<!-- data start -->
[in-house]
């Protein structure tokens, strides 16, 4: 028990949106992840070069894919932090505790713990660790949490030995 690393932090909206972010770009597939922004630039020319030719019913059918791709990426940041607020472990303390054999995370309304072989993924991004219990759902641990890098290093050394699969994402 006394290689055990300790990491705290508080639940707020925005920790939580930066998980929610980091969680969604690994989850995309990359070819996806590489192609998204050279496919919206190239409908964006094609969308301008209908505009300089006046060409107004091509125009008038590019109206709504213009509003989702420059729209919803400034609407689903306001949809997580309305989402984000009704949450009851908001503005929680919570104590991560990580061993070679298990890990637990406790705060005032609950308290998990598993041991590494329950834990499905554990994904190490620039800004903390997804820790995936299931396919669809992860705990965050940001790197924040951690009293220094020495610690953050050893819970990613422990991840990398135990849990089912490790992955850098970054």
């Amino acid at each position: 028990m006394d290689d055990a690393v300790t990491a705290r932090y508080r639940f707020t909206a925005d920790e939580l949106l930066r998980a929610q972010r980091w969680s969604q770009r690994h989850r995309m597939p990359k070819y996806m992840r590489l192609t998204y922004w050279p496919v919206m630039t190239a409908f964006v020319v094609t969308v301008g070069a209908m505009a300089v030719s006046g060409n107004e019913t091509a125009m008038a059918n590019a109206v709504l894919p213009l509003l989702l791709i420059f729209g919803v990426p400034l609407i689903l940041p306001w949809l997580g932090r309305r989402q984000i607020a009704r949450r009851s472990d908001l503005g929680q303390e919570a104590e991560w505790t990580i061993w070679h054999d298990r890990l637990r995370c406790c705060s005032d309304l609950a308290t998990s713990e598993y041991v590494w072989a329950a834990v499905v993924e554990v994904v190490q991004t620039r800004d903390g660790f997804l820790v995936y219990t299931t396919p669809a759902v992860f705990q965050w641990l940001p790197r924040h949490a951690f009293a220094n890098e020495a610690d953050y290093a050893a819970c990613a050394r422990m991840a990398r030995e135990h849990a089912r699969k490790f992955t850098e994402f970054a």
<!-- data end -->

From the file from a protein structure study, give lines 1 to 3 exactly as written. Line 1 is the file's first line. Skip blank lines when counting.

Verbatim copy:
[in-house]
């Protein structure tokens, strides 16, 4: 028990949106992840070069894919932090505790713990660790949490030995 690393932090909206972010770009597939922004630039020319030719019913059918791709990426940041607020472990303390054999995370309304072989993924991004219990759902641990890098290093050394699969994402 006394290689055990300790990491705290508080639940707020925005920790939580930066998980929610980091969680969604690994989850995309990359070819996806590489192609998204050279496919919206190239409908964006094609969308301008209908505009300089006046060409107004091509125009008038590019109206709504213009509003989702420059729209919803400034609407689903306001949809997580309305989402984000009704949450009851908001503005929680919570104590991560990580061993070679298990890990637990406790705060005032609950308290998990598993041991590494329950834990499905554990994904190490620039800004903390997804820790995936299931396919669809992860705990965050940001790197924040951690009293220094020495610690953050050893819970990613422990991840990398135990849990089912490790992955850098970054």
């Amino acid at each position: 028990m006394d290689d055990a690393v300790t990491a705290r932090y508080r639940f707020t909206a925005d920790e939580l949106l930066r998980a929610q972010r980091w969680s969604q770009r690994h989850r995309m597939p990359k070819y996806m992840r590489l192609t998204y922004w050279p496919v919206m630039t190239a409908f964006v020319v094609t969308v301008g070069a209908m505009a300089v030719s006046g060409n107004e019913t091509a125009m008038a059918n590019a109206v709504l894919p213009l509003l989702l791709i420059f729209g919803v990426p400034l609407i689903l940041p306001w949809l997580g932090r309305r989402q984000i607020a009704r949450r009851s472990d908001l503005g929680q303390e919570a104590e991560w505790t990580i061993w070679h054999d298990r890990l637990r995370c406790c705060s005032d309304l609950a308290t998990s713990e598993y041991v590494w072989a329950a834990v499905v993924e554990v994904v190490q991004t620039r800004d903390g660790f997804l820790v995936y219990t299931t396919p669809a759902v992860f705990q965050w641990l940001p790197r924040h949490a951690f009293a220094n890098e020495a610690d953050y290093a050893a819970c990613a050394r422990m991840a990398r030995e135990h849990a089912r699969k490790f992955t850098e994402f970054a």